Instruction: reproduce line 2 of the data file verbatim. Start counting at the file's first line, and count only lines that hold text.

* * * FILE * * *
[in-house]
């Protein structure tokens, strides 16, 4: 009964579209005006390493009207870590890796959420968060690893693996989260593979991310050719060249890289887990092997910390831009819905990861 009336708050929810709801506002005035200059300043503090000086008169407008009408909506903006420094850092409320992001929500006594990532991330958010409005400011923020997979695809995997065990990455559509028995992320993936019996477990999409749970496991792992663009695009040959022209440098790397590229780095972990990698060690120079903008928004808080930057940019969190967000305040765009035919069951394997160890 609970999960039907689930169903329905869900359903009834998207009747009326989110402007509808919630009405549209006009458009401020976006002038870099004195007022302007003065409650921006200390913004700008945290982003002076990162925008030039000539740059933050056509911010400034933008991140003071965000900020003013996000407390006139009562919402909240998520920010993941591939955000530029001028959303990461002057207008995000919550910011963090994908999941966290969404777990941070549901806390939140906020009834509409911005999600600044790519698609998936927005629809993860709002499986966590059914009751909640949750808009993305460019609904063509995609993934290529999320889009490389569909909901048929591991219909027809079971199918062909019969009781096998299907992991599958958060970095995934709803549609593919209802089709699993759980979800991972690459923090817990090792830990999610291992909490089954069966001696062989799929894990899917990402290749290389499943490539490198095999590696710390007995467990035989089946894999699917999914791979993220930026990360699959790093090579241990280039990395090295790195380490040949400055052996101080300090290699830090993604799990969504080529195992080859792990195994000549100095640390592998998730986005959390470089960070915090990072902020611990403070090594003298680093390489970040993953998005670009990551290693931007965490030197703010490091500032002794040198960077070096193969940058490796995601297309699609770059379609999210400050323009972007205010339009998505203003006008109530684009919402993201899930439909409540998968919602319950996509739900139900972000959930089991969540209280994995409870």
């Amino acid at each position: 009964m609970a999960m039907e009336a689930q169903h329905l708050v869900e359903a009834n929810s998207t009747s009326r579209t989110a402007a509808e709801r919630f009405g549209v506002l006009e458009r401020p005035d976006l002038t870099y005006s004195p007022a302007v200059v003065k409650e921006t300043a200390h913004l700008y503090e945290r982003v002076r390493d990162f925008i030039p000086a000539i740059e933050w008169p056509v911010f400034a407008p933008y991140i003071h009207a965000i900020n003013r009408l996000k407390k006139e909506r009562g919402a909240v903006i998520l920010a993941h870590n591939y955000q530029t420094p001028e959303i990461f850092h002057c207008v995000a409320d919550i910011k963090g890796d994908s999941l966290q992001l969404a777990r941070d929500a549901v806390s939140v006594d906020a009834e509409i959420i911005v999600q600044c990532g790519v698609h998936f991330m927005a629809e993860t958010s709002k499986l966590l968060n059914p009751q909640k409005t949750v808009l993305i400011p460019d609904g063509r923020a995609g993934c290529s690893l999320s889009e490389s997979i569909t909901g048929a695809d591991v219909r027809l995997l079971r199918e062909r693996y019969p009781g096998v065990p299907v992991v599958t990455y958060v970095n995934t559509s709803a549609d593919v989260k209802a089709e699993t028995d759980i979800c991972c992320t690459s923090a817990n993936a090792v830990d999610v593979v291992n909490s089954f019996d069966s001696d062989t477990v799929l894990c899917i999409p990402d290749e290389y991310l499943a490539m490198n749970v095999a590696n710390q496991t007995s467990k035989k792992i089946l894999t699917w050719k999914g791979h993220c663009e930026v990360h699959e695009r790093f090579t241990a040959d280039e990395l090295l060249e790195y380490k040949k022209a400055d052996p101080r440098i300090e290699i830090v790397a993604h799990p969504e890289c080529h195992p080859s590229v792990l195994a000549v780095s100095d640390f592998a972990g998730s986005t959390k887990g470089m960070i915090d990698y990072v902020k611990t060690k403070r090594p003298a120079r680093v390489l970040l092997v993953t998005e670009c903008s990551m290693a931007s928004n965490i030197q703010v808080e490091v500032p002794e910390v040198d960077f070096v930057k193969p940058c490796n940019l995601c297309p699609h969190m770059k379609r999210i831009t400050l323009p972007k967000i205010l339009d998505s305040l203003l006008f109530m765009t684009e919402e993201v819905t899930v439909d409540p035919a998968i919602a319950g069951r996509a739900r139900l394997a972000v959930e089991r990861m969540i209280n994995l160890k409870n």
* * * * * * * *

């Protein structure tokens, strides 16, 4: 009964579209005006390493009207870590890796959420968060690893693996989260593979991310050719060249890289887990092997910390831009819905990861 009336708050929810709801506002005035200059300043503090000086008169407008009408909506903006420094850092409320992001929500006594990532991330958010409005400011923020997979695809995997065990990455559509028995992320993936019996477990999409749970496991792992663009695009040959022209440098790397590229780095972990990698060690120079903008928004808080930057940019969190967000305040765009035919069951394997160890 609970999960039907689930169903329905869900359903009834998207009747009326989110402007509808919630009405549209006009458009401020976006002038870099004195007022302007003065409650921006200390913004700008945290982003002076990162925008030039000539740059933050056509911010400034933008991140003071965000900020003013996000407390006139009562919402909240998520920010993941591939955000530029001028959303990461002057207008995000919550910011963090994908999941966290969404777990941070549901806390939140906020009834509409911005999600600044790519698609998936927005629809993860709002499986966590059914009751909640949750808009993305460019609904063509995609993934290529999320889009490389569909909901048929591991219909027809079971199918062909019969009781096998299907992991599958958060970095995934709803549609593919209802089709699993759980979800991972690459923090817990090792830990999610291992909490089954069966001696062989799929894990899917990402290749290389499943490539490198095999590696710390007995467990035989089946894999699917999914791979993220930026990360699959790093090579241990280039990395090295790195380490040949400055052996101080300090290699830090993604799990969504080529195992080859792990195994000549100095640390592998998730986005959390470089960070915090990072902020611990403070090594003298680093390489970040993953998005670009990551290693931007965490030197703010490091500032002794040198960077070096193969940058490796995601297309699609770059379609999210400050323009972007205010339009998505203003006008109530684009919402993201899930439909409540998968919602319950996509739900139900972000959930089991969540209280994995409870």